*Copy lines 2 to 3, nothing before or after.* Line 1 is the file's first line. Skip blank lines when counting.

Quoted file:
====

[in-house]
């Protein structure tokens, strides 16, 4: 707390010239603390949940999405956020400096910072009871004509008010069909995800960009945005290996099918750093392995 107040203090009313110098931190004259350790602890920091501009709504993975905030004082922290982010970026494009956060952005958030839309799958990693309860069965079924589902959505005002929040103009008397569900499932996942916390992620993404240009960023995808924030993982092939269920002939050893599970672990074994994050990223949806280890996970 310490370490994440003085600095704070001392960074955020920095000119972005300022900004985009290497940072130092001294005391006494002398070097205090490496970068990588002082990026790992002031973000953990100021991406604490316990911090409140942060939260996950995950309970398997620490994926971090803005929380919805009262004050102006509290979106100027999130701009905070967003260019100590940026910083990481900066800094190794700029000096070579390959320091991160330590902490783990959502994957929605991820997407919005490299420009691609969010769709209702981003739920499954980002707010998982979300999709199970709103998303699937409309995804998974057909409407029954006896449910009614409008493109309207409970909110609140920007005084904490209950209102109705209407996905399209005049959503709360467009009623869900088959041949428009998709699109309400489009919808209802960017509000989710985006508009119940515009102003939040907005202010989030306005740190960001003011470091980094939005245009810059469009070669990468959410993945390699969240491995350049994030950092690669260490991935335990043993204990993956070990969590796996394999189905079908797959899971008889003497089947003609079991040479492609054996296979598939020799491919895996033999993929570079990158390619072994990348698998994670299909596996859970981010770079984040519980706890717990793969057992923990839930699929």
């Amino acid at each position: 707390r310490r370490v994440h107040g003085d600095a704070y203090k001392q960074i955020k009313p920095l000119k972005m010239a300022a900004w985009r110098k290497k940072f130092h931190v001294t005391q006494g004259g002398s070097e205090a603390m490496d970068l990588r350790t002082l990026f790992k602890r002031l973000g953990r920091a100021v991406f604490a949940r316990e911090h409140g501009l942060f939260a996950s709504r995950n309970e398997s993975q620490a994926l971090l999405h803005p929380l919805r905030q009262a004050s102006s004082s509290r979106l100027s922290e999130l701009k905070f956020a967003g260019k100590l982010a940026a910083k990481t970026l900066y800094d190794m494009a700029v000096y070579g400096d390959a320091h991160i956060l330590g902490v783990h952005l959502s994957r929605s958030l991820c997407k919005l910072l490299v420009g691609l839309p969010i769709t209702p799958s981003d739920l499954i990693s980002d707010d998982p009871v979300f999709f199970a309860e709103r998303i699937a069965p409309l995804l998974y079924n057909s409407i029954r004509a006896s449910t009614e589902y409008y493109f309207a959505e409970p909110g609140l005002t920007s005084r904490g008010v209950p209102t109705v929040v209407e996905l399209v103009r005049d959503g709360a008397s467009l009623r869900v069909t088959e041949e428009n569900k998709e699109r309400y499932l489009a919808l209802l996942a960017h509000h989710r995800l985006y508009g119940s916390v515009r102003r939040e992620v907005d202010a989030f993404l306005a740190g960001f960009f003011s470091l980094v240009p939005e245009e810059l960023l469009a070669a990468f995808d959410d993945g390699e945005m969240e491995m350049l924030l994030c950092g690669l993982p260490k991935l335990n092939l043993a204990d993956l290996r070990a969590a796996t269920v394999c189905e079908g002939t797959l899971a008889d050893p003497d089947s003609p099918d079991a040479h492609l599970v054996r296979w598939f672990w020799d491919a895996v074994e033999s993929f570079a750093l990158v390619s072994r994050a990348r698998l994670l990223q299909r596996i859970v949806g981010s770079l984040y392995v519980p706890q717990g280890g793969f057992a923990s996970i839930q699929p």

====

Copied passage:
């Protein structure tokens, strides 16, 4: 707390010239603390949940999405956020400096910072009871004509008010069909995800960009945005290996099918750093392995 107040203090009313110098931190004259350790602890920091501009709504993975905030004082922290982010970026494009956060952005958030839309799958990693309860069965079924589902959505005002929040103009008397569900499932996942916390992620993404240009960023995808924030993982092939269920002939050893599970672990074994994050990223949806280890996970 310490370490994440003085600095704070001392960074955020920095000119972005300022900004985009290497940072130092001294005391006494002398070097205090490496970068990588002082990026790992002031973000953990100021991406604490316990911090409140942060939260996950995950309970398997620490994926971090803005929380919805009262004050102006509290979106100027999130701009905070967003260019100590940026910083990481900066800094190794700029000096070579390959320091991160330590902490783990959502994957929605991820997407919005490299420009691609969010769709209702981003739920499954980002707010998982979300999709199970709103998303699937409309995804998974057909409407029954006896449910009614409008493109309207409970909110609140920007005084904490209950209102109705209407996905399209005049959503709360467009009623869900088959041949428009998709699109309400489009919808209802960017509000989710985006508009119940515009102003939040907005202010989030306005740190960001003011470091980094939005245009810059469009070669990468959410993945390699969240491995350049994030950092690669260490991935335990043993204990993956070990969590796996394999189905079908797959899971008889003497089947003609079991040479492609054996296979598939020799491919895996033999993929570079990158390619072994990348698998994670299909596996859970981010770079984040519980706890717990793969057992923990839930699929």
């Amino acid at each position: 707390r310490r370490v994440h107040g003085d600095a704070y203090k001392q960074i955020k009313p920095l000119k972005m010239a300022a900004w985009r110098k290497k940072f130092h931190v001294t005391q006494g004259g002398s070097e205090a603390m490496d970068l990588r350790t002082l990026f790992k602890r002031l973000g953990r920091a100021v991406f604490a949940r316990e911090h409140g501009l942060f939260a996950s709504r995950n309970e398997s993975q620490a994926l971090l999405h803005p929380l919805r905030q009262a004050s102006s004082s509290r979106l100027s922290e999130l701009k905070f956020a967003g260019k100590l982010a940026a910083k990481t970026l900066y800094d190794m494009a700029v000096y070579g400096d390959a320091h991160i956060l330590g902490v783990h952005l959502s994957r929605s958030l991820c997407k919005l910072l490299v420009g691609l839309p969010i769709t209702p799958s981003d739920l499954i990693s980002d707010d998982p009871v979300f999709f199970a309860e709103r998303i699937a069965p409309l995804l998974y079924n057909s409407i029954r004509a006896s449910t009614e589902y409008y493109f309207a959505e409970p909110g609140l005002t920007s005084r904490g008010v209950p209102t109705v929040v209407e996905l399209v103009r005049d959503g709360a008397s467009l009623r869900v069909t088959e041949e428009n569900k998709e699109r309400y499932l489009a919808l209802l996942a960017h509000h989710r995800l985006y508009g119940s916390v515009r102003r939040e992620v907005d202010a989030f993404l306005a740190g960001f960009f003011s470091l980094v240009p939005e245009e810059l960023l469009a070669a990468f995808d959410d993945g390699e945005m969240e491995m350049l924030l994030c950092g690669l993982p260490k991935l335990n092939l043993a204990d993956l290996r070990a969590a796996t269920v394999c189905e079908g002939t797959l899971a008889d050893p003497d089947s003609p099918d079991a040479h492609l599970v054996r296979w598939f672990w020799d491919a895996v074994e033999s993929f570079a750093l990158v390619s072994r994050a990348r698998l994670l990223q299909r596996i859970v949806g981010s770079l984040y392995v519980p706890q717990g280890g793969f057992a923990s996970i839930q699929p």